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Wendell Berry must have loved his mother. Berry, a lifelong Baptist, farmer, poet, activist, environmentalist and spiritual thinker wrote a poem as a tribute to his mother.
He must have loved his mother, for this is what he wrote:
I was your rebellious son,
do you remember? Sometimes
I wonder if you do remember,
so complete has your forgiveness been.
So complete has your forgiveness been
I wonder sometimes if it did not
precede my wrong, and I erred,
safe found, within your love,
prepared ahead of me, the way home,
or my bed at night, so that almost
I should forgive you, who perhaps
foresaw the worst that I might do,
and forgave before I could act,
causing me to smile now, looking back,
to see how paltry was my worst,
compared to your forgiveness of it
already given. And this, then,
is the vision of that Heaven of which
we have heard, where those who love
each other have forgiven each other,
where, for that, the leaves are green,
the light a music in the air,
and all is unentangled,
and all is undismayed.
He must have loved his mother—so full of grace and love and forgiveness… so full of God!
Wendell Berry’s memory of his mother reminds me of how Hosea imagined the heart of God being like the heart of a mother who is having to deal with her prodigal and rebellious children. (us!)
Did you hear the angst and grief in our text? What is she to do with this rebellious child? What CAN she do, but love!
“When Israel was a child, I loved him, and out of Egypt I called my son. 2The more I called them, the more they went from me; they kept sacrificing to the Baals, and offering incense to idols. 3Yet it was I who taught Ephraim to walk, I took them up in my arms; but they did not know that I healed them. 4I led them with cords of human kindness, with bands of love. I was to them like those who lift infants to their cheeks. I bent down to them and fed them…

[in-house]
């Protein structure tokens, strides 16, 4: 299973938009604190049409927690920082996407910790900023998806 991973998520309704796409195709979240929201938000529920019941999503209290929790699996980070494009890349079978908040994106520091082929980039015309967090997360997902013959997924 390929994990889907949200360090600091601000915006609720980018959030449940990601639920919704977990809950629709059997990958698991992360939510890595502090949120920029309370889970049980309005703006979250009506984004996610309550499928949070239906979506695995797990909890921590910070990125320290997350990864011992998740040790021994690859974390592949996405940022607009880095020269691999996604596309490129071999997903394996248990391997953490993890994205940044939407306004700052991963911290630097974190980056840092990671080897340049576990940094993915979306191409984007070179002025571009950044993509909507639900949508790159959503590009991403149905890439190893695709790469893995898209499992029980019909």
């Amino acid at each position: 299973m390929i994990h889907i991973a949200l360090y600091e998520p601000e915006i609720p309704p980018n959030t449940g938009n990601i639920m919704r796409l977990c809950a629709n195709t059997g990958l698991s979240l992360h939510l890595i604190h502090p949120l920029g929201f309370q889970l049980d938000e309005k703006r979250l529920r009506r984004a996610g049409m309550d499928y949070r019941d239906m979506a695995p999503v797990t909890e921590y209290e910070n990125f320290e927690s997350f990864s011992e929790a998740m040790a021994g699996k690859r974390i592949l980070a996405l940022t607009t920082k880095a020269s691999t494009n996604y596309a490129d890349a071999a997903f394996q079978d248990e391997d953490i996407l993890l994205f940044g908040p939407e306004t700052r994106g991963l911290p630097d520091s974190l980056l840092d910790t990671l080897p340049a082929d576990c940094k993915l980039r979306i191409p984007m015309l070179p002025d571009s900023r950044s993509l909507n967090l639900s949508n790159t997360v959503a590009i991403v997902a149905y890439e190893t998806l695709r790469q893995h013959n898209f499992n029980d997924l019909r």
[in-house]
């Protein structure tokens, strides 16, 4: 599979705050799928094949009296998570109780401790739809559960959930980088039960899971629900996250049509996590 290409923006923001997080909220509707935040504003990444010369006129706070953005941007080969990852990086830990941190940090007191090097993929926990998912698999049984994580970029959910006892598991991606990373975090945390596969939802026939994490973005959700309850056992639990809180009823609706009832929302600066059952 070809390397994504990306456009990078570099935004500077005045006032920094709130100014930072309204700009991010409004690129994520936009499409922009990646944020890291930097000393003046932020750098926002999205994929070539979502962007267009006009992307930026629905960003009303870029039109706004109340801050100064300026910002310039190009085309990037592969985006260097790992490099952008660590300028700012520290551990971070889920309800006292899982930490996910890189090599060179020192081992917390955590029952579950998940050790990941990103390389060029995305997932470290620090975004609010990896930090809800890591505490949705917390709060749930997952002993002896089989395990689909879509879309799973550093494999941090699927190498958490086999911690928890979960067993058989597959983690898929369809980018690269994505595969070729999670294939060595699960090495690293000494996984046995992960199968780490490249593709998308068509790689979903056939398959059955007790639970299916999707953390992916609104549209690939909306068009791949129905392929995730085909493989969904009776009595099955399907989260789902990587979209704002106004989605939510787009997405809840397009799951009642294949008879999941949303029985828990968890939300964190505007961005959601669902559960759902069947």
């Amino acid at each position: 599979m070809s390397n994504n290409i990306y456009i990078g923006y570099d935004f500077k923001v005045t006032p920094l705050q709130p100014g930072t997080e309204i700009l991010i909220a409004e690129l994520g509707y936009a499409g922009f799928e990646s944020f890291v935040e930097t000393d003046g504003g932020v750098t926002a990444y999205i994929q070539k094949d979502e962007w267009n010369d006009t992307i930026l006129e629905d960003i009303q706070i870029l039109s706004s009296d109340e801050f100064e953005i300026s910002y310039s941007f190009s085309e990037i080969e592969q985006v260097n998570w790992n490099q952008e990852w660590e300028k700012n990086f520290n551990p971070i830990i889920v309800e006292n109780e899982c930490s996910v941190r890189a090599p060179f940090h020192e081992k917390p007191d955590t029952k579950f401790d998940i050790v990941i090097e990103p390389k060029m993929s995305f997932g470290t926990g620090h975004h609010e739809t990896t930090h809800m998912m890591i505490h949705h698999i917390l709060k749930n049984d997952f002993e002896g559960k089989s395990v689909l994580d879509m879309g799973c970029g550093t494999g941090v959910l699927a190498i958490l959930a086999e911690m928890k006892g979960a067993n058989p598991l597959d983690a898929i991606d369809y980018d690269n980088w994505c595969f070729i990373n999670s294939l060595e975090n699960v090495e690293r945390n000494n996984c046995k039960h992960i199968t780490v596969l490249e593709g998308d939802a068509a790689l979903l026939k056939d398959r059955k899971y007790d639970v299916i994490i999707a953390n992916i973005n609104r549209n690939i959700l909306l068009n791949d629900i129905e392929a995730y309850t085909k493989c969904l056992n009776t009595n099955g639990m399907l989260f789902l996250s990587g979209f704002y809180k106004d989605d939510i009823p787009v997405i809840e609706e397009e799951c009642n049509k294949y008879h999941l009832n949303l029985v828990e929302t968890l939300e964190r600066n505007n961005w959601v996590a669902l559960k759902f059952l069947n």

8How can I give you up, Ephraim? How can I hand you over, O Israel? … My heart recoils within me; my compassion grows warm and tender. 9I will not execute my fierce anger; I will not again destroy Ephraim; for I am God and no mortal, the Holy One in your midst, and I will not come in wrath.”
Oh what forgiveness, grace and compassion and love Hosea wants us to see in the heart of our God.
So I am not surprised and indeed I find it interesting that when Hosea, and frankly other writers of scripture: Isaiah, Jeremiah, the Psalmist, the writer of Deuteronomy—when they want to lift up something of the nurture and compassion of God… and when Jesus wants to do the same as he grieves over Jerusalem as a mother hen would grieve over her brood… when they want to express their experience of the intimacy, the tenderness, the safety, the love that we associate with God, often they turn to the metaphor of a mother.
Put together the many images or metaphors of God being like a mother and we get this picture of God: God is someone cares, nurses, cradles and plays with children as many of us experienced with our own moms. God is someone who, like my Mom, allows us to grow, to make mistakes, even rebel. God gives us freedom. God is also one who grieves when the children go off in a direction that just breaks God’s heart. And yet, God will never abandon the children… Quite the opposite: God is willing to suffer for and with them… ready to forgive them, though they do not know it.